We know that the city centre of Exeter
was devastated by enemy bombing during the Exeter Blitz in 1942, and that other
parts of the city were destroyed. There
are many books about the Second World War in the city and county, but most of
the detailed description is about the loss of buildings in the centre of our
city. So what happened in St Leonard’s?
One of the most evocative pictures about the blitz that I have ever
seen was a large scale plan of the Cathedral and the Close. The plan showed a line of circles, in a line
across the map, each one locating the spot where a bomb had fallen. Equally spaced circles, corresponding to a
succession of bombs dropped from one aircraft flying in a straight line across
the city centre. One could only
speculate what would have happened if the plane had flown at a different speed,
or had started to drop the bombs at a different instant. As it was, two flying buttresses on the south
of the Cathedral were destroyed along with much masonry on that side. (If a third had been
destroyed the Gothic roof of the cathedral would have collapsed, this being
longest unbroken Gothic roof in the world.) It was a reminder that many
of the enemy planes must have flown on straight lines across Exeter on that fateful night. And, one suspects, their courses were
probably parallel, just as in all those black-and-white war films.
One raid which affected St
Leonard’s does get some prominence in the books,
because the main effect was felt here.
That was the daytime bombing on December 30 1942, when several houses in
Holloway Street and Attwyll Avenue were destroyed, and there were many
casualties there. Some houses in Holloway Buildings, a nearby Court, were also
destroyed. You can still see where the
houses used to be, on the north side of Holloway Street close to the one-way
Many buildings were lost in the main night of bombing in May 1942. A lot of the sites can be recognised because
the buildings which disappeared have been replaced and the new structures are
in different styles and materials from those around them. Another aid to spotting “Lost St Leonard’s”
is the front and side walls of properties, since these were often retained even
if the dwelling was replaced.
We can start with the most obvious set of new buildings, in the
village, where the brick-built terrace of shops replaces a set which were
destroyed, and these are matched by the flats opposite, replacing houses. Amazingly, only one person appears to have
died in Magdalen Road
that night. A few hundred yards away,
another substantial loss was the whole of St
You may wonder where St Leonard’s
Terrace was, as it does not show on any modern map of the city. The whole terrace was lost, along with
several neighbouring houses in Premier
Place and Wonford Road. And, today, in its place, you will find St
Petrock’s Close, off Wonford Road
opposite Park Place. The terrace was a cul-de-sac, and the line of
their frontages lies close to the roadway of the close; the houses had long
gardens on the east side. If you draw a
line on the map between these two sites, it will pass over part of St Leonard’s Road, where,
sure enough, there are several post-war houses which replace the older houses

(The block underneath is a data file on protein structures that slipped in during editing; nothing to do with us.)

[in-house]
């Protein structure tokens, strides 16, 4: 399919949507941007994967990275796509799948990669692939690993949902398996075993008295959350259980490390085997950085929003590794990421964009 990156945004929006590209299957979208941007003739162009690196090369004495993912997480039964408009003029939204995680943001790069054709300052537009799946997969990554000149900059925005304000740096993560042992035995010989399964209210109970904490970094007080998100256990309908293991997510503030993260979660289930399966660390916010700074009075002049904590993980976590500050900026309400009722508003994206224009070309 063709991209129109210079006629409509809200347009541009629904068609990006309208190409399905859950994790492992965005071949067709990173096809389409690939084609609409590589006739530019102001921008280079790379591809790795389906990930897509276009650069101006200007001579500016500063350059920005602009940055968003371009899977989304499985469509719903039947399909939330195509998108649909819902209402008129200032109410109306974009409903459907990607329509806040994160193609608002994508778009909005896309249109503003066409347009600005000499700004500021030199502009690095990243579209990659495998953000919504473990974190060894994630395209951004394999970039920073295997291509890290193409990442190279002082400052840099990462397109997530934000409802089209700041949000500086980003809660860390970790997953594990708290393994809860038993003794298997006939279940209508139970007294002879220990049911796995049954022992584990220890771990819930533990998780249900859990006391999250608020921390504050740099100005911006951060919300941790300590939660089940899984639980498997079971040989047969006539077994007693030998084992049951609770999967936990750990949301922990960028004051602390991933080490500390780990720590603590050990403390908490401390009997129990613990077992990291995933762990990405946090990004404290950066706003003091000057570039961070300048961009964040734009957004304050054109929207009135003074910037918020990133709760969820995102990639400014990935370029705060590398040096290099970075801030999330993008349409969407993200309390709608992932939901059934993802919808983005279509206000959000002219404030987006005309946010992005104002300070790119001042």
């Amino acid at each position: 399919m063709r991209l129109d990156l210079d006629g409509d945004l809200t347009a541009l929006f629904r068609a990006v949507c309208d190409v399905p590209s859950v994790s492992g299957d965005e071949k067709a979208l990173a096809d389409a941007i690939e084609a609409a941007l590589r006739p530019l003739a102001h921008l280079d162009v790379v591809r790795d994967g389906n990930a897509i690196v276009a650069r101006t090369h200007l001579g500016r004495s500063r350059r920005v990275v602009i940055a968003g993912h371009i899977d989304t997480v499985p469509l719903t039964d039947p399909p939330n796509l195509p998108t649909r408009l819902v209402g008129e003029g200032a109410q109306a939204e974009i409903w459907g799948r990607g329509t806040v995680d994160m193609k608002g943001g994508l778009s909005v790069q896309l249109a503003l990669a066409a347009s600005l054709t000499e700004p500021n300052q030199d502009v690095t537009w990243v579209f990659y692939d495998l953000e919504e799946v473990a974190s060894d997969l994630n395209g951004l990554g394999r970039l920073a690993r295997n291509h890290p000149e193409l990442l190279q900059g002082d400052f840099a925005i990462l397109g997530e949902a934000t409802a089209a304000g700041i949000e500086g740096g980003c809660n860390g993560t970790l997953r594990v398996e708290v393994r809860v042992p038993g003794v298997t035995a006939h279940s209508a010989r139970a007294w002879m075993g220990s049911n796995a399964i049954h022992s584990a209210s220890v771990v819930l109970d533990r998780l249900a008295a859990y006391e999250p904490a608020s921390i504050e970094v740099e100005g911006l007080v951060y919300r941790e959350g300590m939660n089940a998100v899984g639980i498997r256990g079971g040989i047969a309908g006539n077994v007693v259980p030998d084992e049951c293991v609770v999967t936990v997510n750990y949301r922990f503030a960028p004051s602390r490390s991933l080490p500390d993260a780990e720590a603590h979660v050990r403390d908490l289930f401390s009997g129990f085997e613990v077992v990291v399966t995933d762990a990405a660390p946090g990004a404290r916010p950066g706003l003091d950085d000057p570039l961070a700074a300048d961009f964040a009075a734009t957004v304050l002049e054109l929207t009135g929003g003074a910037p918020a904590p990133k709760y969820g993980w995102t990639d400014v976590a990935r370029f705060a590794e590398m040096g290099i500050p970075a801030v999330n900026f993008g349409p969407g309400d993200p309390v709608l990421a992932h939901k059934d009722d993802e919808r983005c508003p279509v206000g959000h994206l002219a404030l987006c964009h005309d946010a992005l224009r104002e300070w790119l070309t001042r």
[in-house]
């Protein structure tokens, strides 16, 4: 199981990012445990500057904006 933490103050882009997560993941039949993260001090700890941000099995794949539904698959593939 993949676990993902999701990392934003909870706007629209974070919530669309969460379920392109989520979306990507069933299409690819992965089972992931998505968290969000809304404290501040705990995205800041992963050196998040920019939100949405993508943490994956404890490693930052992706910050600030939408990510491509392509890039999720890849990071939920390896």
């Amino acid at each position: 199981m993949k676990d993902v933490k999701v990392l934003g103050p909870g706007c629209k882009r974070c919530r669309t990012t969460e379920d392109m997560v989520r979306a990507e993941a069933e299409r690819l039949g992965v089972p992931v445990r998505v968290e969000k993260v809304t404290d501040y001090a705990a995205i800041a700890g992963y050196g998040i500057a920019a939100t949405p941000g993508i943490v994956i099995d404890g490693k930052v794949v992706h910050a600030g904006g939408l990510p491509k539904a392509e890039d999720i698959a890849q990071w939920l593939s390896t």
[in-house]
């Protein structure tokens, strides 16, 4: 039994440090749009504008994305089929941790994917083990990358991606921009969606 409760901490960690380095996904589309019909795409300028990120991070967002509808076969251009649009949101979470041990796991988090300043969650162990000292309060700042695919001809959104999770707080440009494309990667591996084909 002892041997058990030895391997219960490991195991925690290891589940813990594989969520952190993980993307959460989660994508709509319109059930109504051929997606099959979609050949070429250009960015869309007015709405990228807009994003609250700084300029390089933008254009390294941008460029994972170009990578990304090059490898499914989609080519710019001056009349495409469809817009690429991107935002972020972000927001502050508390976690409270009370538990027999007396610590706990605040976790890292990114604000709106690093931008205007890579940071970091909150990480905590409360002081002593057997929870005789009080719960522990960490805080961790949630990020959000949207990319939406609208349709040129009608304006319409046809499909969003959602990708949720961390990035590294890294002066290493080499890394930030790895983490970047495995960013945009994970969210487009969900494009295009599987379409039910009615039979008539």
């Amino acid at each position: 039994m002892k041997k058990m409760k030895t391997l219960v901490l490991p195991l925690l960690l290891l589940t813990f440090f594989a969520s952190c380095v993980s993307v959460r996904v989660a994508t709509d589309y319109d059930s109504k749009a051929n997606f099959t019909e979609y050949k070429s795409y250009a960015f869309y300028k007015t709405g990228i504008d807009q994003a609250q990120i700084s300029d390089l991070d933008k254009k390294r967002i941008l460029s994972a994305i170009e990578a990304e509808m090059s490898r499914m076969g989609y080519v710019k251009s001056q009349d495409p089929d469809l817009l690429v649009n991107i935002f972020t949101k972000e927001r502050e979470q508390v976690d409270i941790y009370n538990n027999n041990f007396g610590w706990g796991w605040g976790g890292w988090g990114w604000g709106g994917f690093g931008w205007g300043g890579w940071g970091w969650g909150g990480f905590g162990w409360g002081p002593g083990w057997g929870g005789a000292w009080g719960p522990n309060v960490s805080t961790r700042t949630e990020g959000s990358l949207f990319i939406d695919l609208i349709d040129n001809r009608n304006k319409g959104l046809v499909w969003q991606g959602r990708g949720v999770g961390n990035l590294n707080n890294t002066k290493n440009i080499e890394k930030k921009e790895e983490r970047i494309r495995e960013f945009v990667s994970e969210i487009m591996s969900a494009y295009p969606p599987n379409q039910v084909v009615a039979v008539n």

from that road which were lost. And if
you have a long ruler, and look further north, you will come to Newtown, severely damaged
by bombs on the blitz night. I suspect
that a bomber on a close parallel path was responsible for other damage in St Leonard’s and the
destruction of much of St Luke’s College.
Back in Magdalen Road,
and further towards the city, there are the brick gate piers and some of the
boundary walls of the North Park almshouses,
replaced in 1953.
Two of the substantial end-of-the-19th century houses that
were lost can be traced by their walls.
On the corner of Wonford
Road and Matford
Road there are gateposts marked “Lahill”, a lost
house whose name has been taken by another house in Matford Road. The coach house can still be seen. Leighdene Close, off Matford Avenue, is a close of just over a
dozen houses built in the extensive grounds of Deepdene, a house which was
(reportedly) hit by an incendiary bomb.
Again, walls of the garden survive.
Less is visible of Feltrim Lodge, on Topsham Road, where Norwood Avenue now stands. The Barnardo’s home “Feltrim” there was
destroyed, with a bomb falling very close to where the children and staff were
in their shelter, and the only casualty was one girl with a scratched knee. (An unexploded bomb was found in Feltrim Avenue a
few years ago.)
Where else did the enemy bombs fall around us? The
lists of damaged properties include houses in Rivermead Road, Bagshot, Egham and
Feltrim Avenues, Spicer Road,
Marlborough Road and Penleonard
Close. A house in Wonford Road near the Quadrant was lost
as well. Can you find the remaining signs
of these properties? There were also casualties in Matford Lane and West Grove Road.
(If anyone has photographs of “Lost St Leonard’s”, I should be very
interested to see them. By the way, I
have referred to “The enemy” and not named a nationality. After the Second World War, the city
deliberately inscribed all its civic monuments in this way.) In this article, there are a lot of loose
ends which need to be sorted out. If
anyone can let me have details, I should be grateful. I can be contacted through the website.
(Neighbourhood News, November-December 2011)
The brick pillar and part of the walls of the former almshouses in Magdalen Road